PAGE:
About a decade ago I went through one of those moments that left me feeling, well, unprepared. It was a situation where I should have been thinking about a problem way before it ever happened. At hand were issues of early detection, prevention of illness, and trying to stay ahead of a potentially difficult problem.
My wife was pregnant with our third child. She and the soon-to-be baby were undergoing a bunch of tests for various genetic disorders. While we were waiting for the results, my wife suggested that we talk about what we would do if the tests came back positive. I didn’t have to say a word for her to realize, by my expression, that I hadn’t really thought about this question. I had no plan.
Having a plan when someone is identified at high risk for a mental health disorder is critical. Some of our best medical researchers are helping us learn to identify people at high risk for mental health problems from alcohol addiction to schizophrenia. The thinking behind this research is easy enough. If you identify something early, you have a better chance of doing something to stop it altogether, or to minimize its impact on your life. At the very least, identifying a mental health problem early allows you to proceed with your eyes wide open.
The research on early detection of schizophrenia is fascinating. Schizophrenia is usually first fully evident during late adolescence or early adulthood. However, we know that genetics play a role in schizophrenia, and many psychiatric disorders. For example, research shows that there is a higher incidence of schizophrenia in first degree relatives of people with schizophrenia. The risk for schizophrenia increases when people have the same genetic makeup, like an identical twin.
The genetic underpinnings of schizophrenia are present long before we realize a person has the disorder – that is, at birth. Since we don’t know the precise genetic code for schizophrenia (if there is one), are there any early clues that might help with early detection?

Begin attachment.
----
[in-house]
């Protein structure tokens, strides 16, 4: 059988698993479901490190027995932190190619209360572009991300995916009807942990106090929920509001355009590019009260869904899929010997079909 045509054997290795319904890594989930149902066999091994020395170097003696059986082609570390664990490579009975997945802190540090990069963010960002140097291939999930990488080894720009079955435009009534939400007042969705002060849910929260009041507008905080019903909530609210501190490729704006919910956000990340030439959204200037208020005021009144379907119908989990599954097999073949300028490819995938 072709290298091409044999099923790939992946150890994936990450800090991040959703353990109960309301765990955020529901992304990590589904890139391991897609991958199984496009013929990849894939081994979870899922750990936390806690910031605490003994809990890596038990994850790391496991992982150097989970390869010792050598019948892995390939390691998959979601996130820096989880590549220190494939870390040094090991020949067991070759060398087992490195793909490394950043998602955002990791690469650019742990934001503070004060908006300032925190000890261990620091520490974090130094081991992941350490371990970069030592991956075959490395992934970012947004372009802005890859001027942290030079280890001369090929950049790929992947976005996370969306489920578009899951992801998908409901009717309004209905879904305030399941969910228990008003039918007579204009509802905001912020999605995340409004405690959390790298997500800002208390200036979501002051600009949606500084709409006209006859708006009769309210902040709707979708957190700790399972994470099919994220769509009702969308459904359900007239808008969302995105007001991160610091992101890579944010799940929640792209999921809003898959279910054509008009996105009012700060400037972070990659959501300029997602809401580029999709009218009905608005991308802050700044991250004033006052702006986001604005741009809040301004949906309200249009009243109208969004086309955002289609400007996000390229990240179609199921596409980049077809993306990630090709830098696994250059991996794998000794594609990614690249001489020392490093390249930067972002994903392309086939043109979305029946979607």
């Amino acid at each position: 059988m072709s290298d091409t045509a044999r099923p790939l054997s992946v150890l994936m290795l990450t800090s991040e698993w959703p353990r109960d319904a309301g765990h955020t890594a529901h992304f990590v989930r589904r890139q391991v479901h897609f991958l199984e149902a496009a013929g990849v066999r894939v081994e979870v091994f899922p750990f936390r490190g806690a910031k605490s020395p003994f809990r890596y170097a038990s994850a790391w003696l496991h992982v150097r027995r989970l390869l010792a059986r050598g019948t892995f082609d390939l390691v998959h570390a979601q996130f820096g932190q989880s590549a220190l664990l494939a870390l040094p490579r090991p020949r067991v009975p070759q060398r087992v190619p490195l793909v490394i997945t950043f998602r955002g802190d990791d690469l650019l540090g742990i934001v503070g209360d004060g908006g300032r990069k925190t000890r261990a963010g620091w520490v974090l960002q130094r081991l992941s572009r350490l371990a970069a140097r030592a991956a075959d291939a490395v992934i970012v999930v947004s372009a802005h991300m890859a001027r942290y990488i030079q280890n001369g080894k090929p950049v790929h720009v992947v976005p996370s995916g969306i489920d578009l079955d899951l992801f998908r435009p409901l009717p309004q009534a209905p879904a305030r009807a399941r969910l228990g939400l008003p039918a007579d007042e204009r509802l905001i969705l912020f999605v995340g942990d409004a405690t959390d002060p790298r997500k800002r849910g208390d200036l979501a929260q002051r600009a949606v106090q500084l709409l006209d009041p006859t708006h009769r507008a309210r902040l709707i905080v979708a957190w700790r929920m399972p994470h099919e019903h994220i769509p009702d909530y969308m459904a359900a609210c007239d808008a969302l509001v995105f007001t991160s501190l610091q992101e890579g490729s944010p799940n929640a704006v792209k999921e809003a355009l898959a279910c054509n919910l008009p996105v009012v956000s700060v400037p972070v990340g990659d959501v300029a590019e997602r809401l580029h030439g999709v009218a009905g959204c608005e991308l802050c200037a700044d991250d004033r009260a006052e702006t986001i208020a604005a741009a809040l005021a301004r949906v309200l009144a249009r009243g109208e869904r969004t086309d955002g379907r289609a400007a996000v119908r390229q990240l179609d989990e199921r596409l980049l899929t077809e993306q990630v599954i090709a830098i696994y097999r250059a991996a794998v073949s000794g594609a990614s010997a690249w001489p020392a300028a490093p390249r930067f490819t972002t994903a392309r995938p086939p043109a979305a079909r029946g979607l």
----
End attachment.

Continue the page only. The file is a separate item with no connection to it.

Our ability to reliably identify very early signs of risk for schizophrenia is limited. Some early, preliminary findings include:
? Evidence of a modest decline in IQ scores in people who have schizophrenia that occurs long before the formal onset of the disorder.
? Evidence of loss of brain function in areas responsible for accurately understanding social situations during the period of time immediately before the formal onset of the disorder.
It will be many years before this research matures to the point where people at high risk for schizophrenia can be identified many years before the onset of the disorder. However, progress is being made in detecting schizophrenia in the year or two prior to its formal onset, a time termed the prodromal phase of the illness. Detailed interviews with adolescents or young adults that focus on things like high levels of supiciousness/paranoia, odd or unusual thinking, and a downward trend in school or social functioning, can identify people at highest risk for schizophrenia in 65-80% of people.
So, suppose that a person is identified as at high risk for schizophrenia. Is there a plan? Or, are we left without any direction, unprepared like I was after our genetic tests for our baby?
We know some elements of a good plan. Seeing a qualified mental health professional, like a psychologist, psychiatrist, psychiatric nurse, or licensed social worker is a good start. Supportive counseling, even if not specific to schizophrenia, appears to have some positive effect. Certain types of medication, often in low doses, are effective in helping people identified at high risk for schizophrenia to function better at school, home, or work. And, more focused types of counseling, such as those combining social adjustment skills and cognitive therapy, have lasting benefit.
It is never pleasant to hear that someone you care about is at high risk for a physical or psychiatric disorder. But, if you do hear that news, it helps to know you can make a plan.
Click here for information on Acadia Hospital’s Aware Program .
Psychologist David Prescott is the director of the Aware Program at The Acadia Hospital in Bangor.